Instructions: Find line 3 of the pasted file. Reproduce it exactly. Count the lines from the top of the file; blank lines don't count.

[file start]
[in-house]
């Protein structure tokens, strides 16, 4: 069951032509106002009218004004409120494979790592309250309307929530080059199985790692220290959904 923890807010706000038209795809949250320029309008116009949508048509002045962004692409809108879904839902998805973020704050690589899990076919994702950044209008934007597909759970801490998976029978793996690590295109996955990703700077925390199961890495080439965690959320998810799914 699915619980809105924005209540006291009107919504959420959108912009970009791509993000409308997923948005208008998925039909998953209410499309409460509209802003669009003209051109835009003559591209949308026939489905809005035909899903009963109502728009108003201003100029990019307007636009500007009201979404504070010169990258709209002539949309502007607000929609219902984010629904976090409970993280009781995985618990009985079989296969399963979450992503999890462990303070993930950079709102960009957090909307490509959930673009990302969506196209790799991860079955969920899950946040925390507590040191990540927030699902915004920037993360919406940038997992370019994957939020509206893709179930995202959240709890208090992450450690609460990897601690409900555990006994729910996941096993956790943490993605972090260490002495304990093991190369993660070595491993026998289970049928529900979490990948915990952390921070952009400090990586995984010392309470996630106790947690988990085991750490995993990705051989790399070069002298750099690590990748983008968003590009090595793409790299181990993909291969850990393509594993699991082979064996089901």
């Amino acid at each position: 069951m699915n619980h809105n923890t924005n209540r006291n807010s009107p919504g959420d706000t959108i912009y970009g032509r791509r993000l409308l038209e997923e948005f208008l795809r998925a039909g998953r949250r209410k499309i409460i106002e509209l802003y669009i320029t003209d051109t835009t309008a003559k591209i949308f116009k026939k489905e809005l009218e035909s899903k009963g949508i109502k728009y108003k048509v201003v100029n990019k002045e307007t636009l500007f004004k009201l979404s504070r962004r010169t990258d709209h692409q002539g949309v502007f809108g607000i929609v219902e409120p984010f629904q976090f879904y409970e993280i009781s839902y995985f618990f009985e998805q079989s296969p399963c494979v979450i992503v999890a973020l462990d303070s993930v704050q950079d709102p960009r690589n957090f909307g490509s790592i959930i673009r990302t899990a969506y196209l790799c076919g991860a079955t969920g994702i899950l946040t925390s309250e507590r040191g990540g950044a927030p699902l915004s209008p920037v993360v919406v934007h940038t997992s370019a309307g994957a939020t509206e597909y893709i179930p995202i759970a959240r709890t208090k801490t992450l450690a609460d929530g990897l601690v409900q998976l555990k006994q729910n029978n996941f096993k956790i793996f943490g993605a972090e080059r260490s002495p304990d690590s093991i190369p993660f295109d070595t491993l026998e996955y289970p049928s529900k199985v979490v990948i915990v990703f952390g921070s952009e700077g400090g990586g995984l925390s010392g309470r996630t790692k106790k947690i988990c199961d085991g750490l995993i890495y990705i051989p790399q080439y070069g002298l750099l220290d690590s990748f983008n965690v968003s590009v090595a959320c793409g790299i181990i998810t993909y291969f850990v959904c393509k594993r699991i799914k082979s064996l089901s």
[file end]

């Amino acid at each position: 069951m699915n619980h809105n923890t924005n209540r006291n807010s009107p919504g959420d706000t959108i912009y970009g032509r791509r993000l409308l038209e997923e948005f208008l795809r998925a039909g998953r949250r209410k499309i409460i106002e509209l802003y669009i320029t003209d051109t835009t309008a003559k591209i949308f116009k026939k489905e809005l009218e035909s899903k009963g949508i109502k728009y108003k048509v201003v100029n990019k002045e307007t636009l500007f004004k009201l979404s504070r962004r010169t990258d709209h692409q002539g949309v502007f809108g607000i929609v219902e409120p984010f629904q976090f879904y409970e993280i009781s839902y995985f618990f009985e998805q079989s296969p399963c494979v979450i992503v999890a973020l462990d303070s993930v704050q950079d709102p960009r690589n957090f909307g490509s790592i959930i673009r990302t899990a969506y196209l790799c076919g991860a079955t969920g994702i899950l946040t925390s309250e507590r040191g990540g950044a927030p699902l915004s209008p920037v993360v919406v934007h940038t997992s370019a309307g994957a939020t509206e597909y893709i179930p995202i759970a959240r709890t208090k801490t992450l450690a609460d929530g990897l601690v409900q998976l555990k006994q729910n029978n996941f096993k956790i793996f943490g993605a972090e080059r260490s002495p304990d690590s093991i190369p993660f295109d070595t491993l026998e996955y289970p049928s529900k199985v979490v990948i915990v990703f952390g921070s952009e700077g400090g990586g995984l925390s010392g309470r996630t790692k106790k947690i988990c199961d085991g750490l995993i890495y990705i051989p790399q080439y070069g002298l750099l220290d690590s990748f983008n965690v968003s590009v090595a959320c793409g790299i181990i998810t993909y291969f850990v959904c393509k594993r699991i799914k082979s064996l089901s």